Natera, San Carlos, Calif, reports that its noninvasive prenatal screening test, Panorama™, will be introduced on March 1 for the detection of trisomy 21 (Down syndrome), trisomy 18 (Edwards syndrome), trisomy 13 (Patau syndrome), and select sex chromosome abnormalities, such as monosomy X (Turner’s syndrome).

In clinical validation studies, Panorama demonstrated a sensitivity of greater than 99% when detecting common chromosomal abnormalities such as trisomy 21, trisomy 18, and trisomy 13; and 92% when detecting monosomy X.The test also demonstrated a specificity of 100% with no false positives for all the syndromes tested, the company reports. The test uses fetal cell-free DNA found in maternal blood and works as early as 9 weeks gestation. Its clinical validation data was presented at the annual Society of Maternal Fetal Medicine Meeting on February 15.

Matthew Rabinowitz, PhD, CEO, Natera, says the test will be the first to screen for sex chromosome abnormalities in every sample. “We also recognize that there is more potential for this technology in new areas, and we look forward to broadly extending the full benefits of Panorama’s technology,” he says.

“Cell-free DNA testing has already significantly advanced the level of care for expectant mothers,” says professor Kypros Nicolaides, MD, director of the Fetal Medicine Foundation and the Harris Birthright Research Centre for Fetal Medicine at King’s College Hospital, London. “In our first study completed with Natera, I was pleased that the Panorama test was able to detect chromosomal abnormalities beyond trisomies 21, 18, and 13.”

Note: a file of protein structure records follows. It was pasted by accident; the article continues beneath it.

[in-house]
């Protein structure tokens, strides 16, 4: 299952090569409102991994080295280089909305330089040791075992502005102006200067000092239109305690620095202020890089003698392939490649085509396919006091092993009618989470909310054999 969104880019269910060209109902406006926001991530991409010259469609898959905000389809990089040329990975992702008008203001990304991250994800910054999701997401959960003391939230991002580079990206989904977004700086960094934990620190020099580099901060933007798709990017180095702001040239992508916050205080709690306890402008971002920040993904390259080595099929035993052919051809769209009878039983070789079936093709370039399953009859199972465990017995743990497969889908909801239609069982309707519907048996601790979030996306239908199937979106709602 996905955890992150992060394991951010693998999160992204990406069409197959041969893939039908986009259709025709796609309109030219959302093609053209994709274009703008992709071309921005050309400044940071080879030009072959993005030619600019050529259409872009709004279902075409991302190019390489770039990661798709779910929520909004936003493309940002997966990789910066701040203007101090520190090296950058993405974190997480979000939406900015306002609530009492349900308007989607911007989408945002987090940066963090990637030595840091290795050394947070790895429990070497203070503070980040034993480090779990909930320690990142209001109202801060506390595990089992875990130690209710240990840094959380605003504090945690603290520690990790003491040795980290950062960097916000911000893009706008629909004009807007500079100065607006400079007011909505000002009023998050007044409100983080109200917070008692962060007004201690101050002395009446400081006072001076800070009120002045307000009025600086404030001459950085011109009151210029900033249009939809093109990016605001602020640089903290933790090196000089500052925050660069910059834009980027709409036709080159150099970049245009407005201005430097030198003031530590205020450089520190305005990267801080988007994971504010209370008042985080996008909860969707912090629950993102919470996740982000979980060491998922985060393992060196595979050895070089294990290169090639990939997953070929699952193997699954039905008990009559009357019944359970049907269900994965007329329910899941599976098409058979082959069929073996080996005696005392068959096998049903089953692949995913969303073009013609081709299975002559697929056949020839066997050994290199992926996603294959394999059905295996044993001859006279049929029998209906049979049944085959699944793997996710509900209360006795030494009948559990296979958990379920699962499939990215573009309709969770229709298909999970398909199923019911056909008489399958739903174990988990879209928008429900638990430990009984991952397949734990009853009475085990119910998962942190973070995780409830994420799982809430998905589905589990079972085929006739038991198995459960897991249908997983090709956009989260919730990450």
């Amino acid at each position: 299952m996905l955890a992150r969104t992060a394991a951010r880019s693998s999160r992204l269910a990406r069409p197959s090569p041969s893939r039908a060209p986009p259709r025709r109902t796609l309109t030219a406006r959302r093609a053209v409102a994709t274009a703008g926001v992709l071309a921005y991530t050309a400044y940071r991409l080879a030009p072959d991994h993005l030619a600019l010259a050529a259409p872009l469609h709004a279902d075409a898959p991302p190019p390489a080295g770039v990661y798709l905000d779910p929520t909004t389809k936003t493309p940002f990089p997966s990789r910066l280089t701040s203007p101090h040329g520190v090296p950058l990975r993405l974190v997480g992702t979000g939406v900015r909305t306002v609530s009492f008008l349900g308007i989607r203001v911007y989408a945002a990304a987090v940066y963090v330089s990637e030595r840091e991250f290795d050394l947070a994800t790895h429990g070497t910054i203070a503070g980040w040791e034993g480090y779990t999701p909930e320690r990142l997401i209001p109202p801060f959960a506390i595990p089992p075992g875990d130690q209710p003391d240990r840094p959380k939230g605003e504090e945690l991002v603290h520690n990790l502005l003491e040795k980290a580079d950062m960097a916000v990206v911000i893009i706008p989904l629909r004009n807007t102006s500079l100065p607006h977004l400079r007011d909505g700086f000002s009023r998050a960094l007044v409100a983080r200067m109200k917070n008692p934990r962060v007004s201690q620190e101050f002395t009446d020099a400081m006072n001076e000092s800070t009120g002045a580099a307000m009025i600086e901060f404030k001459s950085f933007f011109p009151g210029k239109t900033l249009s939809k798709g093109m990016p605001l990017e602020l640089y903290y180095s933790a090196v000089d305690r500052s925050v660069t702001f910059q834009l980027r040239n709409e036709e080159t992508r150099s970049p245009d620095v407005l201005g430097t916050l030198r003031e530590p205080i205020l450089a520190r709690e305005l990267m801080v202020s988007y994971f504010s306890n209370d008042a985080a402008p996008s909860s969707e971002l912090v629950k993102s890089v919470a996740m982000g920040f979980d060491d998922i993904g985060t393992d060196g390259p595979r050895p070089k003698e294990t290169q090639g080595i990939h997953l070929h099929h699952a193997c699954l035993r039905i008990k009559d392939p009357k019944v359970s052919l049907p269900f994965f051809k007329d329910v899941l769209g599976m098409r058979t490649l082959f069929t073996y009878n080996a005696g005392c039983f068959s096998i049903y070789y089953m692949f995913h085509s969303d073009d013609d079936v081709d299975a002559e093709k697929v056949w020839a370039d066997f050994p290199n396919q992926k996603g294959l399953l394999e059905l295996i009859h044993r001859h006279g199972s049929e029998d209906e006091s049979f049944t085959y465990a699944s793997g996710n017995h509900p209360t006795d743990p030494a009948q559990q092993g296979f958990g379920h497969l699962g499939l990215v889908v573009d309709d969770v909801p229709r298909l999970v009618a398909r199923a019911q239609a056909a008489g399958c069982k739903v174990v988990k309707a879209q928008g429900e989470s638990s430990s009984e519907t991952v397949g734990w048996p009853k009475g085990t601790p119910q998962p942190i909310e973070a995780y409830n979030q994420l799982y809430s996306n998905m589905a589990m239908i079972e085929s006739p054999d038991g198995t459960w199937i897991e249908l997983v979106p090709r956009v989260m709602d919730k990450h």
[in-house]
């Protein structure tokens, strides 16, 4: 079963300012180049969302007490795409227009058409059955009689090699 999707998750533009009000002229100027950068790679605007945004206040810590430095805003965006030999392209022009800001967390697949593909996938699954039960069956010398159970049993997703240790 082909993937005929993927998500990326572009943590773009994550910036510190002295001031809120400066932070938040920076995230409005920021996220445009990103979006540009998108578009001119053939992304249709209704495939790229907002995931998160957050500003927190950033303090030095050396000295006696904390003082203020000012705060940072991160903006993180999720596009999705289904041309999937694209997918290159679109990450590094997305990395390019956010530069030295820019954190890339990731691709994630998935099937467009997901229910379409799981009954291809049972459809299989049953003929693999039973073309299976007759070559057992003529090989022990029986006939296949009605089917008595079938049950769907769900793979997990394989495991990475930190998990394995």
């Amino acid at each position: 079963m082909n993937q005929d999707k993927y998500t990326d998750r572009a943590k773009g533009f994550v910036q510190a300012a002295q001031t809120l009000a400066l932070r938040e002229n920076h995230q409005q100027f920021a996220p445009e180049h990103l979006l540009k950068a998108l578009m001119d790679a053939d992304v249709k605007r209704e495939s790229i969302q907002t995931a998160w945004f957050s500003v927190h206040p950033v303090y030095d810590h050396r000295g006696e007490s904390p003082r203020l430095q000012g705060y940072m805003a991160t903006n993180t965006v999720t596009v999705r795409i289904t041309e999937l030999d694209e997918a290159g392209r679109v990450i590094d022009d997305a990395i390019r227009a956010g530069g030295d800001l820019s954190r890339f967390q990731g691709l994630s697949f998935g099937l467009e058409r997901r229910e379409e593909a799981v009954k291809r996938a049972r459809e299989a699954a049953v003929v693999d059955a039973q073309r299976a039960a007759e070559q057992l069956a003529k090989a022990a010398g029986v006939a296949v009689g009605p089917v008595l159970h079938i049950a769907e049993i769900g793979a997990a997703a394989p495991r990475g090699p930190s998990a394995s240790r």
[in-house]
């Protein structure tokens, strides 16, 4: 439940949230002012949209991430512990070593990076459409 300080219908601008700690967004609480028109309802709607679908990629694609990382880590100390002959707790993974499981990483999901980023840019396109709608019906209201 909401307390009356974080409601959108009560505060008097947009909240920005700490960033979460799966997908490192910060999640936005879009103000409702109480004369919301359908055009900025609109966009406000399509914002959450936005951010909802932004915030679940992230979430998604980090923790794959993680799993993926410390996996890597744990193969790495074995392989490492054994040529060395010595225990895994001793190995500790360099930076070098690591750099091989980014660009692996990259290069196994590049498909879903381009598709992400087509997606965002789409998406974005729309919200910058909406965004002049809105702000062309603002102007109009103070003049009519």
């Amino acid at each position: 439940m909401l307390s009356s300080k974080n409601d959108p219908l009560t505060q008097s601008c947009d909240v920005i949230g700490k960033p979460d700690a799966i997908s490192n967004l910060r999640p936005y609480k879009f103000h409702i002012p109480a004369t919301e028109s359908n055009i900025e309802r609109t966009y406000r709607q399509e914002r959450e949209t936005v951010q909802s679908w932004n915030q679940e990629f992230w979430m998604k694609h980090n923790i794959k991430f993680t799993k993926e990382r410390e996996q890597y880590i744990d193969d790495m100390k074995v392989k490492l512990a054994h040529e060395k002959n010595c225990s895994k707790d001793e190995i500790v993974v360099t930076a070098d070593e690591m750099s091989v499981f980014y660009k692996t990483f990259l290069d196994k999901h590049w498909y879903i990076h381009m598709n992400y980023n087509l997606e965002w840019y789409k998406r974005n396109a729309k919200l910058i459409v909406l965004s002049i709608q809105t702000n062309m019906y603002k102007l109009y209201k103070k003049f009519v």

Panorama’s technology analyzes, in a single reaction, 19,500 single nucleotide polymorphisms (SNPs), which are the most informative portions of an individual’s DNA, according to the company. It uses the NATUS [Next-generation Aneuploidy Testing Using SNPs] algorithm, an advanced version of Natera’s proprietary informatics. Panorama has been validated globally and is currently being evaluated in several other clinical trials for the detection of genetic disorders, including trisomy 21, trisomy 18, trisomy 13, monosomy X, XXY, XYY, XXX, and triploidy. The test uses a simple blood draw from the mother and can be performed within the first trimester of pregnancy, as early as 9 weeks, without any risk to the fetus.

[Source: Natera]